There are 2 steps we can follow to turn off MySQL Strict Mode. These 2 methods work in most versions of MySQL and MariaDB.
This method disables it by changing the SQL_MODE value to a my.cnf (Linux) file OR my.ini (Windows server) file and restart the MySQL server.
my.cnf file can be found in one of the few locations (depending on which distribution you are using). The most common places are /etc/my.cnf and /etc/mysql/my.cnf
NOTE: Make the following changes to my.ini (Windows Operating System) or my.cnf (Linux Operating System). Inside that file, look up the [mysqld] heading and check the sql_mode value. It may look like this (actual sql_mode value may vary):
See the following line:
SQL-mode = “STRICT_TRANS_TABLES, NO_AUTO_CREATE_USER, NO_ENGINE_SUBSTITUTION”
You can change the sql_mode value to NO_ENGINE_SUBSTITUTION to completely disable strict mode, but you may want to check each default mode before disabling it or simply change it to:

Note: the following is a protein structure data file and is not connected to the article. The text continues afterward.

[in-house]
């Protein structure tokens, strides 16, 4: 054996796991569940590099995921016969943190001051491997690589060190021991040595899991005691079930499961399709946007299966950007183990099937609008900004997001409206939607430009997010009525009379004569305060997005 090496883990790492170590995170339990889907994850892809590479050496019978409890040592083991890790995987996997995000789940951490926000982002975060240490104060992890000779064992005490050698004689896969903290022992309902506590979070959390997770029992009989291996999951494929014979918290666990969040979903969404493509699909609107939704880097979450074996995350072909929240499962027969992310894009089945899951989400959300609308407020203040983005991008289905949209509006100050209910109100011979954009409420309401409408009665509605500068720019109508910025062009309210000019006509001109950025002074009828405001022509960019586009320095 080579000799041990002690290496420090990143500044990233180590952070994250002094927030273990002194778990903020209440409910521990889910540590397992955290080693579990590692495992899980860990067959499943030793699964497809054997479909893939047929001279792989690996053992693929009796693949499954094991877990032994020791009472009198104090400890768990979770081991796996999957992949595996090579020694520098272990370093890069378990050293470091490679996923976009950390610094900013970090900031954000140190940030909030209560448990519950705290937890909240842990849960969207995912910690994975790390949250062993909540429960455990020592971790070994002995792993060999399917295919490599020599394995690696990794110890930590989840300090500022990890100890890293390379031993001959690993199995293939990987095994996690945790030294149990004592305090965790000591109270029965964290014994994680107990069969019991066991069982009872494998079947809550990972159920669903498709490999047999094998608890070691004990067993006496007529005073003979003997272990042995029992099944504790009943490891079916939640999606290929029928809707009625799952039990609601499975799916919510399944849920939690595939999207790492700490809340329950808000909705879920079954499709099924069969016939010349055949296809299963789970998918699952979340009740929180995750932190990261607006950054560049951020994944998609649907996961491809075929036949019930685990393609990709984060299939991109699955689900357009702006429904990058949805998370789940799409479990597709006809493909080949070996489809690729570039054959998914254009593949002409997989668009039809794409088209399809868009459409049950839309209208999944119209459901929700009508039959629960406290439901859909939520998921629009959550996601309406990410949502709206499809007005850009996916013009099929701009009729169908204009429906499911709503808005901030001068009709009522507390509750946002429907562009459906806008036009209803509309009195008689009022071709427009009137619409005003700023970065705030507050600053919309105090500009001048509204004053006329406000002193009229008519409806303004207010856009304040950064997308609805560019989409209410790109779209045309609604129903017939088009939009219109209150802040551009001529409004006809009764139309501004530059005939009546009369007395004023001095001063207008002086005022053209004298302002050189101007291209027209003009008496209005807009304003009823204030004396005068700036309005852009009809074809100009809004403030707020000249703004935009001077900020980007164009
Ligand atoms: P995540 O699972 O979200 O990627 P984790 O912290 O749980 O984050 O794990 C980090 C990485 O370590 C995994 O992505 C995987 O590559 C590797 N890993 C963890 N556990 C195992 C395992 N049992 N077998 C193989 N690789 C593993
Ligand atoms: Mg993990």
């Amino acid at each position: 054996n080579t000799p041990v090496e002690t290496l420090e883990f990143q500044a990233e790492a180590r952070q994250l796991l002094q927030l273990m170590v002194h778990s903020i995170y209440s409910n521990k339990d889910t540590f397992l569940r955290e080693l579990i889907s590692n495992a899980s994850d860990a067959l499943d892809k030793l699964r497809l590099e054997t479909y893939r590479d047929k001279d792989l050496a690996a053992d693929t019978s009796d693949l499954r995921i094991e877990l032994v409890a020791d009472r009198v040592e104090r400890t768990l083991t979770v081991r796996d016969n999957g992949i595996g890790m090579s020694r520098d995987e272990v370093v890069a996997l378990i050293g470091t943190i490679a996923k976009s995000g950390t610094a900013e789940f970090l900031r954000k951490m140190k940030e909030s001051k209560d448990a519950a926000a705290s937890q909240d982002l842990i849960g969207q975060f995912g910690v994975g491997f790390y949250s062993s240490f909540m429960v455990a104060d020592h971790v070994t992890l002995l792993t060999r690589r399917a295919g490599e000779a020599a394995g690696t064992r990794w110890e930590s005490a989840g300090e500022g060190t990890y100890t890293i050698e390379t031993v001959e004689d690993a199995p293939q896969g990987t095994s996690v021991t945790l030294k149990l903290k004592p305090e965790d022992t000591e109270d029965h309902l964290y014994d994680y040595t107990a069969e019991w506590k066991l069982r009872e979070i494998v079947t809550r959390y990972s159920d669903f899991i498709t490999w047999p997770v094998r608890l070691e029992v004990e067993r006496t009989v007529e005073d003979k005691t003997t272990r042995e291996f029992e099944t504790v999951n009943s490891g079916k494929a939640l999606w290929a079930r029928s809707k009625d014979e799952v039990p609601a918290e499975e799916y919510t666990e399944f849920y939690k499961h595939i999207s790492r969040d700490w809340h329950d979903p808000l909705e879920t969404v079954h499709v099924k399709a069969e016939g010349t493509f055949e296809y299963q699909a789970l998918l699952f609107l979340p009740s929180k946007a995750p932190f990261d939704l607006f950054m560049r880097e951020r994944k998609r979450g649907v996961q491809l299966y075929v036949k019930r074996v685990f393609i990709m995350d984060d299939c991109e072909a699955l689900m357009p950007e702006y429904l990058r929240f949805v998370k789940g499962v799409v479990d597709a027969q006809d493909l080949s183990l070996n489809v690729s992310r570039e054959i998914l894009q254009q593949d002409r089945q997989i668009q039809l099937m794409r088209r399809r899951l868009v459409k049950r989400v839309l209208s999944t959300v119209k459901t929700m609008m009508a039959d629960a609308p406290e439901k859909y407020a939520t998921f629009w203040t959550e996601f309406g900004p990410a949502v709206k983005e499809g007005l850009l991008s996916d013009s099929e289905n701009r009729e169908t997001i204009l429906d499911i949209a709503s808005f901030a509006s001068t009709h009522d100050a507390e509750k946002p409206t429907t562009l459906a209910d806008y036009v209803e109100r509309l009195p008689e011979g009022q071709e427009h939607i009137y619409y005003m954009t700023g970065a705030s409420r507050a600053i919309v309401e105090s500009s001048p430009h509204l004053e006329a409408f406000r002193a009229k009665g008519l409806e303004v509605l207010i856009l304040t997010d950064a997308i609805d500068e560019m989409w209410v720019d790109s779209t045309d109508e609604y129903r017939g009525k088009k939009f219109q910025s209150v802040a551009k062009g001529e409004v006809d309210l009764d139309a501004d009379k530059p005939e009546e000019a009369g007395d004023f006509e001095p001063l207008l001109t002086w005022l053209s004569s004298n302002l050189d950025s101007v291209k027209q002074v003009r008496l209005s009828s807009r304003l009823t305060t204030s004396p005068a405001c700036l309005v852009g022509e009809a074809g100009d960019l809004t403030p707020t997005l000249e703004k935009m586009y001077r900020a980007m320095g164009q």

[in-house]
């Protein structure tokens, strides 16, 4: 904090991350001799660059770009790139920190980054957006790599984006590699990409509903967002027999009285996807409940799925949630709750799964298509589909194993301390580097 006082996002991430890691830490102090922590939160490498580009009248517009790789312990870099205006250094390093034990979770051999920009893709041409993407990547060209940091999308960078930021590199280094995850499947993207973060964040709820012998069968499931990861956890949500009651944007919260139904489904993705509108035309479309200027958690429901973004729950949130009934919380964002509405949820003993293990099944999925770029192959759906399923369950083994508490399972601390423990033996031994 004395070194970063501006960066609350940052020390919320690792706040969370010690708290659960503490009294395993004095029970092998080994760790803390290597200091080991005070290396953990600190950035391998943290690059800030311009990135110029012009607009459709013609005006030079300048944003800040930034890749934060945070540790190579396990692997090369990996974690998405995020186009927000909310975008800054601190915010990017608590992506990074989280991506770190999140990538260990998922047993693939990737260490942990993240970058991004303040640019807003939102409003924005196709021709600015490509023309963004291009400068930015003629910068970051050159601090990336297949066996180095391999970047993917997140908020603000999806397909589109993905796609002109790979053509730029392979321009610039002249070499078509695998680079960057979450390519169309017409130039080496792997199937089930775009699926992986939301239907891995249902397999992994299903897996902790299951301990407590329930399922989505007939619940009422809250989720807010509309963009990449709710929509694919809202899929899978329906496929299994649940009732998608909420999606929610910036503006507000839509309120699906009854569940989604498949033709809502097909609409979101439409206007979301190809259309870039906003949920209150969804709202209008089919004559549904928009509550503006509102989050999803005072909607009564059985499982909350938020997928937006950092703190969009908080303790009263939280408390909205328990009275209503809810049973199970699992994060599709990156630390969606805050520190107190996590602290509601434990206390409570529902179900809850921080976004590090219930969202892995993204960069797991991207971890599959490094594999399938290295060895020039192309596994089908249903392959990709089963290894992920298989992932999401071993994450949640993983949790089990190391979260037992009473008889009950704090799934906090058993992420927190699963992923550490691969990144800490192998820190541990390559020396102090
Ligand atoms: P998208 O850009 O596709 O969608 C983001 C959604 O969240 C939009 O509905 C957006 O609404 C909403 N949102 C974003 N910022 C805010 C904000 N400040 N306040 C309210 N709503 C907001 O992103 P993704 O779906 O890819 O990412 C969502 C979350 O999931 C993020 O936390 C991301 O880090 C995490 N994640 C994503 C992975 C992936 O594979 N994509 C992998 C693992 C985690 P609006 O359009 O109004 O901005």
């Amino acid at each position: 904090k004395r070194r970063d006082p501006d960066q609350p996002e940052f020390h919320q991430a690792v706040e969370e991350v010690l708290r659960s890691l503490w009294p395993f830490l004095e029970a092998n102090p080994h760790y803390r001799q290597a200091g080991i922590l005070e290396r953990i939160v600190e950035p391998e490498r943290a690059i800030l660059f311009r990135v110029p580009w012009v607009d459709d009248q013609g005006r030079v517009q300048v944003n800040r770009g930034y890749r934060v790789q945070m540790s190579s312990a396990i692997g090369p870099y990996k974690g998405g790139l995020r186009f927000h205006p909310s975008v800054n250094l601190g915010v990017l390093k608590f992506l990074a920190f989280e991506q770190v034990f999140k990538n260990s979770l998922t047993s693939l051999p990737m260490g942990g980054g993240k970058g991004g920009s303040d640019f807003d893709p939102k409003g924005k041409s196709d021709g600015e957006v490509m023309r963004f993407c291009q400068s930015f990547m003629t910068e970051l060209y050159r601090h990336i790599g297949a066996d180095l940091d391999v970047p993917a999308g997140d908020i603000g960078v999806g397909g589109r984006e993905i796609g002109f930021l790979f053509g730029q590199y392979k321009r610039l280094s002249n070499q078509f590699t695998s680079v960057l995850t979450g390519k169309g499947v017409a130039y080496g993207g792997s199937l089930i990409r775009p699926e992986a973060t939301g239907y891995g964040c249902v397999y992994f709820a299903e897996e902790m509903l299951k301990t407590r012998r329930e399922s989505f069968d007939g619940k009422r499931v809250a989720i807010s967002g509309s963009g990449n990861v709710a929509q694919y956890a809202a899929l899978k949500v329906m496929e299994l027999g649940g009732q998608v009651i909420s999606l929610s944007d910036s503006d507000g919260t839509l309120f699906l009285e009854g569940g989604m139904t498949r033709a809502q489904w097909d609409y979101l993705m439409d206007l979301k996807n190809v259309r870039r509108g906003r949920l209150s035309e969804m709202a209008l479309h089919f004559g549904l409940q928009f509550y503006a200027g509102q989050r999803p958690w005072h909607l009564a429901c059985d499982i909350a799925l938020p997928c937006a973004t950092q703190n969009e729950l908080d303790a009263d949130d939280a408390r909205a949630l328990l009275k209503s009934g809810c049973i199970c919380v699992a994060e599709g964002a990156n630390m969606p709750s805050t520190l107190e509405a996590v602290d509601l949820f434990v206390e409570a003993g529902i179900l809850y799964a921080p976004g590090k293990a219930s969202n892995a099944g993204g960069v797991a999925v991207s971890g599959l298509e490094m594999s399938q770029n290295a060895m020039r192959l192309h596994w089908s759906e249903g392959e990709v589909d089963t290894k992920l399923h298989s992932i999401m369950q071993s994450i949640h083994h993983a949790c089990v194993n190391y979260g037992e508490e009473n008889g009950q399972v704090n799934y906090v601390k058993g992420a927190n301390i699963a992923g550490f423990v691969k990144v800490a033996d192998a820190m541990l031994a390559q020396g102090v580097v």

SQL-mode = “” (i.e. Empty)
If sql_mode is not set, you can add it under the heading [mysqld], then save the file, and restart MySQL.
Restart MySQL service.
This method allows you to disable strict mode on your MySQL server using the following command.
$ MySQL -u root -p -e “SET GLOBAL sql_mode = ‘NO_ENGINE_SUBSTITUTION’;”
Now, you can verify that the mode is set using the following:
$ MySQL -u root -p -e “CHOOSE @@ GLOBAL.sql_mode;”
At Velan, our server support engineers can set up MySQL servers and help to disable strict mode. If you are interested in our service, please fill out the quick connect form to get in touch with us.